An embryo goes from a single cell to a complex organism containing thousands of cells of multiple types. These cells assemble into tissues and organs with a precise architecture. The complexity of this architecture is at its most extreme in the group of animals that includes humans, the vertebrates. Research proposed here will use one of the closest invertebrate relatives of the vertebrates, the ascidian. Ascidians are primitive marine chordates that have the same basic architecture, or body plan, as the vertebrates, but as embryos have much fewer cells, and are under the control of a much smaller genome. Experiments proposed here will exploit developmental mutants to investigate two processes: the morphogenesis of the notochord and the patterning of the non-neural ectoderm. The notochord is one of the defining characteristics of the chordates, and the notochord is an important experimental paradigm for understanding tissue morphogenesis, specific experiments will focus on the role of a laminin gene product in organizing and directing the cells of the notochord to form a coherent tissue. In the absence of this gene product the notochord cells wander endlessly through the body. Experiments will explore how the laminin gene product interacts with previously characterized cell-signaling pathways known to be important in directing notochord cell motility. A second type of mutant that will be investigated disrupts the patterning of the trunk ectoderm of the ascidian larva. In this mutant various malformations are evident, the most interesting being the lack-of specific ectodermal thickenings that appear to be similar to vertebrate placodes. In the absence of these placode-like structures, the development of other tissues, in particular the pharyngeal endoderm, is abnormal.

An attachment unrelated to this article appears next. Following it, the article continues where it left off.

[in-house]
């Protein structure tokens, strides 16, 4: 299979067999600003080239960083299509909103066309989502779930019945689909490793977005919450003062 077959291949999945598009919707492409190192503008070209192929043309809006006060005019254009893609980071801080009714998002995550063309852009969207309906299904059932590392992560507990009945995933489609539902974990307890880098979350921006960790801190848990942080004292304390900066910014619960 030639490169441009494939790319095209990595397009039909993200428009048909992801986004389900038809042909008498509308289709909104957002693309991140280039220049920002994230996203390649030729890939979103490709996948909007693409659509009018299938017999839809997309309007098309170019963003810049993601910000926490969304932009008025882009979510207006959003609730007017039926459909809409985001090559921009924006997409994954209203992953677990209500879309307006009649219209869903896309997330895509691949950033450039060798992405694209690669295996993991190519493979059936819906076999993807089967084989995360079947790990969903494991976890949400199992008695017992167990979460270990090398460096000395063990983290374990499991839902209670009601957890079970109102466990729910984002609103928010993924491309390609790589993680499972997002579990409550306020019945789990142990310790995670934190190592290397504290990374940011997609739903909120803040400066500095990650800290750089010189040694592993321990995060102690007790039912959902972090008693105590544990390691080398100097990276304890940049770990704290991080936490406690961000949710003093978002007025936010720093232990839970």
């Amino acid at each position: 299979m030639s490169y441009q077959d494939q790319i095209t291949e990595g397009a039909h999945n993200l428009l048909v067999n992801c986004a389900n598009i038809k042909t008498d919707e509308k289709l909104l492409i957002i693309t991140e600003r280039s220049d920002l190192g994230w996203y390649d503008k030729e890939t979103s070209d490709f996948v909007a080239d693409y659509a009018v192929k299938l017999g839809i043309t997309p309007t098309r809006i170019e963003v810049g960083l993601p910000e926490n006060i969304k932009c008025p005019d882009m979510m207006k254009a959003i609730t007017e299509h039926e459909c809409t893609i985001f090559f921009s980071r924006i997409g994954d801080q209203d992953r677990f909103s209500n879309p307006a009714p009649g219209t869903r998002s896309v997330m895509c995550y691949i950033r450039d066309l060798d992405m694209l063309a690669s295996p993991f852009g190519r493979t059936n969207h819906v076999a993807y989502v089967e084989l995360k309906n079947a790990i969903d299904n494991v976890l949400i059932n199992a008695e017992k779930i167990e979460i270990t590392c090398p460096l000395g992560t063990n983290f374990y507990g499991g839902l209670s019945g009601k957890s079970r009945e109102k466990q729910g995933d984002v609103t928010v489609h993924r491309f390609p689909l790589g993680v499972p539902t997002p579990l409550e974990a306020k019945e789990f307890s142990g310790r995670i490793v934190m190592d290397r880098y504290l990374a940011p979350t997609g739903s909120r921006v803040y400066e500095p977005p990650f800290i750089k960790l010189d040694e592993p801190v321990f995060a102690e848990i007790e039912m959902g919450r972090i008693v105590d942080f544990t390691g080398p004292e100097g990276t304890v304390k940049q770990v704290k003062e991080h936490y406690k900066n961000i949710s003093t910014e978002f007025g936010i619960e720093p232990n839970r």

Specific aims are targeted at identifying the gene responsible for generating this phenotype, and understanding its normal function.
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